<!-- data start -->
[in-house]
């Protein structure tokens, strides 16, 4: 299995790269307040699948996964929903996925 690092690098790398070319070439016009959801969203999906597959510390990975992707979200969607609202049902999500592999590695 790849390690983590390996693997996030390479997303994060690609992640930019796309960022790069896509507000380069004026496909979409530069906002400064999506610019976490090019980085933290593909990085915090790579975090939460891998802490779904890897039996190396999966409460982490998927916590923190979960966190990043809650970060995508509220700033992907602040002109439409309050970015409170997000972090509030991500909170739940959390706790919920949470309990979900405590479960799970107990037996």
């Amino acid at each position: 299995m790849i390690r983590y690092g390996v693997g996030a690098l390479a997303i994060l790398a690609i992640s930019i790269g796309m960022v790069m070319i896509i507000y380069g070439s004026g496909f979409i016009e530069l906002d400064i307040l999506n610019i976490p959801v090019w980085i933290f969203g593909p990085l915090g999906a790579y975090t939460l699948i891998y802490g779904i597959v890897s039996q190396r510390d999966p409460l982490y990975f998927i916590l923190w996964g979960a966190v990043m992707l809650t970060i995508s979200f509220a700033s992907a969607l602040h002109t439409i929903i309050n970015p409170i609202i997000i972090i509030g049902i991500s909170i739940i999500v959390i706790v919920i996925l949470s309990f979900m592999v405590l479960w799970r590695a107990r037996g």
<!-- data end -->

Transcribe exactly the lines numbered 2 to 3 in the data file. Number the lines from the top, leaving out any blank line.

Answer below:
């Protein structure tokens, strides 16, 4: 299995790269307040699948996964929903996925 690092690098790398070319070439016009959801969203999906597959510390990975992707979200969607609202049902999500592999590695 790849390690983590390996693997996030390479997303994060690609992640930019796309960022790069896509507000380069004026496909979409530069906002400064999506610019976490090019980085933290593909990085915090790579975090939460891998802490779904890897039996190396999966409460982490998927916590923190979960966190990043809650970060995508509220700033992907602040002109439409309050970015409170997000972090509030991500909170739940959390706790919920949470309990979900405590479960799970107990037996």
């Amino acid at each position: 299995m790849i390690r983590y690092g390996v693997g996030a690098l390479a997303i994060l790398a690609i992640s930019i790269g796309m960022v790069m070319i896509i507000y380069g070439s004026g496909f979409i016009e530069l906002d400064i307040l999506n610019i976490p959801v090019w980085i933290f969203g593909p990085l915090g999906a790579y975090t939460l699948i891998y802490g779904i597959v890897s039996q190396r510390d999966p409460l982490y990975f998927i916590l923190w996964g979960a966190v990043m992707l809650t970060i995508s979200f509220a700033s992907a969607l602040h002109t439409i929903i309050n970015p409170i609202i997000i972090i509030g049902i991500s909170i739940i999500v959390i706790v919920i996925l949470s309990f979900m592999v405590l479960w799970r590695a107990r037996g």